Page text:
The Palaszczuk government’s proposed regulations on native vegetation attack responsible farming and threaten agricultural development in regional Queensland.
The changes, being considered by a parliamentary committee, reverse a policy that allows farmers to clear high-value agricultural land to put it to productive use.
Those laws were a sensible attempt to find a balance between environmental conservation and agricultural development. They allowed farmers to extract value from their land while still requiring them to minimise over-clearing by self-assessing their activities against codes of conduct.
The proposed laws are a further step away from balance in favour of environmental absolutism. The presumption underlying the effective prohibition of agricultural land-clearing is that environmental protection cannot coexist with agricultural development.
Indeed, it suggests that there is no situation where the benefits of developing land could ever outweigh the costs of clearing shrubbery and trees from farmland.
This is extreme and ignores many economic benefits — to farmers and the state and the nation — of releasing land otherwise locked up by the government. It is not surprising over the period 2012-13 to 2015-16 the gross value of agriculture commodities produced in Queensland increased by almost 30 per cent — about double the national increase — and it became Australia’s most valuable agricultural state.
By comparison, the gross value of agricultural production in NSW and Victoria over the same period increased by just 7.9 per cent and 12.46 per cent respectively.
A number of other assumptions are clouding the land-clearing debate. Claims that land is being cleared at Brazil-like levels since 2013 are overblown. In 2015-16 just a quarter of 1 per cent of Queensland’s land area was cleared. And about two-thirds of vegetation management carried out by farmers is to control regrowth areas that had previously been cleared, for routine farm maintenance such as the erection of fences and tracks, and to stop encroachment of trees and shrubs into naturally open grassland areas.
And this doesn’t say anything at all about the extent of vegetation that has grown back since 2013. As The Australian reported yesterday, the Department of Science remote-sensing centre leader Dan Tindall has conceded that the satellite mapping of regrowth is a “very difficult thing to do” and that “the possibility exists” that more trees are growing back than are being cut down.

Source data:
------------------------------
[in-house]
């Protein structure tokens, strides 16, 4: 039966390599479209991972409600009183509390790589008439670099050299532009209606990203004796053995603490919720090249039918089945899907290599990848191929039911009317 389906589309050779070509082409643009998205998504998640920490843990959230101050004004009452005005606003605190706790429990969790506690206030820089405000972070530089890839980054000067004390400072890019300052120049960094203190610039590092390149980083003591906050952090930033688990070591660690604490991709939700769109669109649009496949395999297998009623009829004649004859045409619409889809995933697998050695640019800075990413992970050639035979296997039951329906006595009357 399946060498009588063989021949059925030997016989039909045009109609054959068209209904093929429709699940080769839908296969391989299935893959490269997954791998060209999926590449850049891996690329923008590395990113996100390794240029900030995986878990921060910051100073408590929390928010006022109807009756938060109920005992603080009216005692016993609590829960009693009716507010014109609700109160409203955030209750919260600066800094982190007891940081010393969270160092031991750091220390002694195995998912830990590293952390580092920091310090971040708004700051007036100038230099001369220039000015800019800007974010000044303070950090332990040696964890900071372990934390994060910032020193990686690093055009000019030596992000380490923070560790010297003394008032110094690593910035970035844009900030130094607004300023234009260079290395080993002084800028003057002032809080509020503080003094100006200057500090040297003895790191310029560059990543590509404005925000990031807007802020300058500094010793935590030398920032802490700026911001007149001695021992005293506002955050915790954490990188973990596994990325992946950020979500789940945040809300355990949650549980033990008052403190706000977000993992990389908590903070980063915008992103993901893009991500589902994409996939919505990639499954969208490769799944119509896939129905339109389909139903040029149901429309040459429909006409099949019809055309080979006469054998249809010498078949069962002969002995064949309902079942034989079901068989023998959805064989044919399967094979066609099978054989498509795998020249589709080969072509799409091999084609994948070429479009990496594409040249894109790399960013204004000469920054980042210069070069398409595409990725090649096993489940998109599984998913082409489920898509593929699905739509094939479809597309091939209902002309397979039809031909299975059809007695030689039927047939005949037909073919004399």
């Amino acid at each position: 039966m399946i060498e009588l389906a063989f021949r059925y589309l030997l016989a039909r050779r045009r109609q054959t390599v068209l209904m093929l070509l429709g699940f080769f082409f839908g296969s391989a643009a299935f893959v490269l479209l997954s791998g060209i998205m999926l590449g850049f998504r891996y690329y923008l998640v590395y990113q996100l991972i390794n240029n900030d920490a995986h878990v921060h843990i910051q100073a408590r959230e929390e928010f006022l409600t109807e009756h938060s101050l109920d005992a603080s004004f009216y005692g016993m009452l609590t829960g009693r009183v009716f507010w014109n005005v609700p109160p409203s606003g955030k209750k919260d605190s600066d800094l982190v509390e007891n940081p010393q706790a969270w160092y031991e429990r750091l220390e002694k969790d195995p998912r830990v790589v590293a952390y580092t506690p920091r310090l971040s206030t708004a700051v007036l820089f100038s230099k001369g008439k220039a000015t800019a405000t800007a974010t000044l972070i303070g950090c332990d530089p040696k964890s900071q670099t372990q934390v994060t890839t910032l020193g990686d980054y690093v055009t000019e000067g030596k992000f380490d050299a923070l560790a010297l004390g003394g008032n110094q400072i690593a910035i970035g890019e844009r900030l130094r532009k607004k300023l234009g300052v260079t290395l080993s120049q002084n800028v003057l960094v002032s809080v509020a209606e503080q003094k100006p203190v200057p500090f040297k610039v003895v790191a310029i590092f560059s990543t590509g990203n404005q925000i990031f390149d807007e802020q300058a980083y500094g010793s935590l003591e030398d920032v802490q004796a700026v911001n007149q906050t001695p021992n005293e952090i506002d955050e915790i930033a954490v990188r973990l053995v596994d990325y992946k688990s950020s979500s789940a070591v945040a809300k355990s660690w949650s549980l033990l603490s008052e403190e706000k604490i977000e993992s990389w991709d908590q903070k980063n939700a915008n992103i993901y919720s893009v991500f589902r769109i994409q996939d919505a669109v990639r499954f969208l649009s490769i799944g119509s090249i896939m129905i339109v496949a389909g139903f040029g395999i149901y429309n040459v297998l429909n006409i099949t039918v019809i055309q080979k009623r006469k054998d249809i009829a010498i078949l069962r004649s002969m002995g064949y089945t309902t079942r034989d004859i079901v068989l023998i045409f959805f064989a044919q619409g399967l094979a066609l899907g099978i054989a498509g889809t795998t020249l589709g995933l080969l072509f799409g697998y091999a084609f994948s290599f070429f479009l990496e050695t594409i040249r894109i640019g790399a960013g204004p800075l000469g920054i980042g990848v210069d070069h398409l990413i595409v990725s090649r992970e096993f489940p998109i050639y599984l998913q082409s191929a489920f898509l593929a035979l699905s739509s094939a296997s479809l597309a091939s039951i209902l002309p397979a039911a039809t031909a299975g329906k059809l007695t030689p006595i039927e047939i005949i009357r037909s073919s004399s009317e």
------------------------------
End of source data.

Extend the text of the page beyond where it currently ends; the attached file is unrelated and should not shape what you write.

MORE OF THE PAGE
The reason why land-clearing has not been occurring at reckless rates under laws enacted by the former Newman government is because farmers know how to get the most out of their land in the least destructive way.
This leads to the other assumption underlying environmental absolutism: the idea that farmers don’t know how to manage their land so it must be publicly managed. In other words, the public interest in environmental conservation means private property rights are irrelevant.
But property rights give land owners an incentive to care for their land — they know their livelihoods depend on environmentally sustainable practices. This may mean economising land use or the use of more efficient and environmentally friendly machinery and technology.
They certainly don’t need city-based bureaucrats, professional politicians or coastal activists to tell them how to do their job.
The government also transfers the cost of protecting the environment from the public to the landowners. This distorts how people understand the costs of environmental-protection regulations. For instance, the explanatory notes for the new proposals estimate the “financial cost of administering the legislation (to be) cost-neutral”, but ignores the very real cost to farmers in lost agricultural production, a cost that flows to consumers across Australia.
Sterilisation of farmland may feel good but it will make life much harder for our farmers. Nor will it put food on the tables of families already struggling to keep up with the cost of living. IPA research last month illustrated how government-regulated and subsidised sectors are driving up the cost of living. Wage growth has slightly outpaced the increase in food prices since 1997, but this will be more difficult if governments continue to pile regulations on food producers.
Red tape costs the national economy about $176 billion each year in lost economic output. The Palaszczuk government needs to ignore the environmental absolutists’ low-growth agenda and start cutting red tape to unleash prosperity for Queenslanders.